Top 2022 Music Trends To Keep Up.
1. TIKTOK DOUBLES DOWN
TikTok — currently the world’s third-largest social media network — became a big source of money for labels and artists after striking licence deals with the recorded music business. Hundreds of artists have already exploded in this way, including Olivia Rodrigo, Doja Cat, and Megan Thee Stallion. And success might strike at any time. “Burning Pile,” a song by Vancouver’s Mother Mother, was the sixth most popular alternative/rock TikTok tune in the globe in 2021. That song was published in 2008. Last year, 430 songs had more than a billion views, three times the number expected in 2020. On the Billboard Hot 100, over 175 songs charted, which is more than double the previous year’s total. Be prepared for a similar jump in 2022.
2. THE RETURN OF THE MUSIC CD
I can’t recall the last time I bought a compact disc; if I’m going to buy anything, it’ll be vinyl. Orders for new vinyl have been difficult to complete due to worldwide production challenges and material shortages, and costs have soared. Although it’s a long shot, might the CD be revived as a physical alternative to vinyl in the music industry? Perhaps — at least until the vinyl supply chain is resolved. A fun fact: the CD was originally introduced to the globe in late 1982, making this year the format’s 40th birthday. Isn’t that begging for some kind of commemoration?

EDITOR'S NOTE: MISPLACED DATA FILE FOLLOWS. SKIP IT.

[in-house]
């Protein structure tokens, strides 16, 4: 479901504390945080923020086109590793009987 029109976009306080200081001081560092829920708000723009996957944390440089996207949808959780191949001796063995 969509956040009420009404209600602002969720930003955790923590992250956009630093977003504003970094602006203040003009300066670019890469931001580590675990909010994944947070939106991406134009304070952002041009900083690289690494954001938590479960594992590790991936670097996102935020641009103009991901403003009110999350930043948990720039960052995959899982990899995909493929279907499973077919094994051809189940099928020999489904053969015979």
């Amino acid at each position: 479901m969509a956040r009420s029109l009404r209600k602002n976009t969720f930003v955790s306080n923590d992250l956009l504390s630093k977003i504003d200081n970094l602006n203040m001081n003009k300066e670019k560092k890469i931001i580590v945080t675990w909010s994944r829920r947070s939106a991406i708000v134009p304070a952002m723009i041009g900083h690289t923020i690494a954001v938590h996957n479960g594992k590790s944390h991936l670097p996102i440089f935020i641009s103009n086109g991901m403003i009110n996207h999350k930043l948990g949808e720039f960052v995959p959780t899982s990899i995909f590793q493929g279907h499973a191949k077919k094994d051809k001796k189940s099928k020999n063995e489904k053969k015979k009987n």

3. VIRTUAL REALITY BECOMES A REALITY
For years, people have predicted a new music metaverse, but technology is finally catching up to the promise. Yes, more acts will perform virtually in venues like Fortnite, but this is just the beginning. Music will be one of the gateway drugs into whatever early shapes the metaverse will take as Facebook develops its offering and Apple releases a mixed reality headset in 2022.
4. NFTS, NFTS, NFTS
NFTs could provide a new source of money for artists to compensate for the losses that the year 2020 would bring. Additionally, it provides a once-in-a-lifetime opportunity for fans to personally support them. Artists in the music industry now receive an average of only 12% of all profits from sales or streams of their music. Everything else goes to middlemen such as streaming providers and record labels. What’s our opinion? The music industry could be transformed if more people become aware of blockchain and its promise for a genuine, artist-first digital existence.